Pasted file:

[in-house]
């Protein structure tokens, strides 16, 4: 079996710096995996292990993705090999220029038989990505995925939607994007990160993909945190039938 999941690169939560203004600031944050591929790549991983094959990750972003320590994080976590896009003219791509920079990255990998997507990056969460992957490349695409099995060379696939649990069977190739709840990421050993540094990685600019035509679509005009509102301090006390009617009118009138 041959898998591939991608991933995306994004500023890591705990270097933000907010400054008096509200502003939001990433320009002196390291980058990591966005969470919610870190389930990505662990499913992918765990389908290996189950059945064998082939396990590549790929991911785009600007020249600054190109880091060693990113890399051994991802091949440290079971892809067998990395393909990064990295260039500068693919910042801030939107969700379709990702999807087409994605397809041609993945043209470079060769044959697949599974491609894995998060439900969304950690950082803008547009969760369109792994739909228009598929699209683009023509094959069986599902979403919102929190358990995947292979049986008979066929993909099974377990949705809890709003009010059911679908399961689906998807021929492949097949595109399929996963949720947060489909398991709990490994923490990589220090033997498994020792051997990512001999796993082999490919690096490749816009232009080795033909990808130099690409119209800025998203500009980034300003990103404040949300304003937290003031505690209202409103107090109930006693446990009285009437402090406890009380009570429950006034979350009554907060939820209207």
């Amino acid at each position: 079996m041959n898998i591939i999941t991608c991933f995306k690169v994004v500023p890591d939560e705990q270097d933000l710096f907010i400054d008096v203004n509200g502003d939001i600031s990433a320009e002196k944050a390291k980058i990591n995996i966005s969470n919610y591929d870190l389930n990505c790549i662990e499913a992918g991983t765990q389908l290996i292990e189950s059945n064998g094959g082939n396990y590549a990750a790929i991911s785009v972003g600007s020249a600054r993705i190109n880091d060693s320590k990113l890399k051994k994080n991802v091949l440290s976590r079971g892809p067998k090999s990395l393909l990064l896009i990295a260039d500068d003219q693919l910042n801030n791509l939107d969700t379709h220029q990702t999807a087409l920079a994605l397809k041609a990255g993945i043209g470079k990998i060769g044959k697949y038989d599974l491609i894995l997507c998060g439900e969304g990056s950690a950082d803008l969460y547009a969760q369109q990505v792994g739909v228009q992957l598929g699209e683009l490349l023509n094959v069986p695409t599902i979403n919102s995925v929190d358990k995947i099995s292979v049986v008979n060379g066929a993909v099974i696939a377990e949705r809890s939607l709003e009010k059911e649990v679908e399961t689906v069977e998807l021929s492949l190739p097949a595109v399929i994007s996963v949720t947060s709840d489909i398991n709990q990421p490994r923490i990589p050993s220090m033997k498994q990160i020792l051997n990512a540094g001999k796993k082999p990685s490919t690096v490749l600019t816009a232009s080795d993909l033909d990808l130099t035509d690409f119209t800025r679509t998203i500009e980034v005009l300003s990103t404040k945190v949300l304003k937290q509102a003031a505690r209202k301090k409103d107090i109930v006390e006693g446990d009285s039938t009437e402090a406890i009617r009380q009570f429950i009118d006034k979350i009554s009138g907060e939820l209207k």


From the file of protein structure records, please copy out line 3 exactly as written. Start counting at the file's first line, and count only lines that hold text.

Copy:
């Amino acid at each position: 079996m041959n898998i591939i999941t991608c991933f995306k690169v994004v500023p890591d939560e705990q270097d933000l710096f907010i400054d008096v203004n509200g502003d939001i600031s990433a320009e002196k944050a390291k980058i990591n995996i966005s969470n919610y591929d870190l389930n990505c790549i662990e499913a992918g991983t765990q389908l290996i292990e189950s059945n064998g094959g082939n396990y590549a990750a790929i991911s785009v972003g600007s020249a600054r993705i190109n880091d060693s320590k990113l890399k051994k994080n991802v091949l440290s976590r079971g892809p067998k090999s990395l393909l990064l896009i990295a260039d500068d003219q693919l910042n801030n791509l939107d969700t379709h220029q990702t999807a087409l920079a994605l397809k041609a990255g993945i043209g470079k990998i060769g044959k697949y038989d599974l491609i894995l997507c998060g439900e969304g990056s950690a950082d803008l969460y547009a969760q369109q990505v792994g739909v228009q992957l598929g699209e683009l490349l023509n094959v069986p695409t599902i979403n919102s995925v929190d358990k995947i099995s292979v049986v008979n060379g066929a993909v099974i696939a377990e949705r809890s939607l709003e009010k059911e649990v679908e399961t689906v069977e998807l021929s492949l190739p097949a595109v399929i994007s996963v949720t947060s709840d489909i398991n709990q990421p490994r923490i990589p050993s220090m033997k498994q990160i020792l051997n990512a540094g001999k796993k082999p990685s490919t690096v490749l600019t816009a232009s080795d993909l033909d990808l130099t035509d690409f119209t800025r679509t998203i500009e980034v005009l300003s990103t404040k945190v949300l304003k937290q509102a003031a505690r209202k301090k409103d107090i109930v006390e006693g446990d009285s039938t009437e402090a406890i009617r009380q009570f429950i009118d006034k979350i009554s009138g907060e939820l209207k």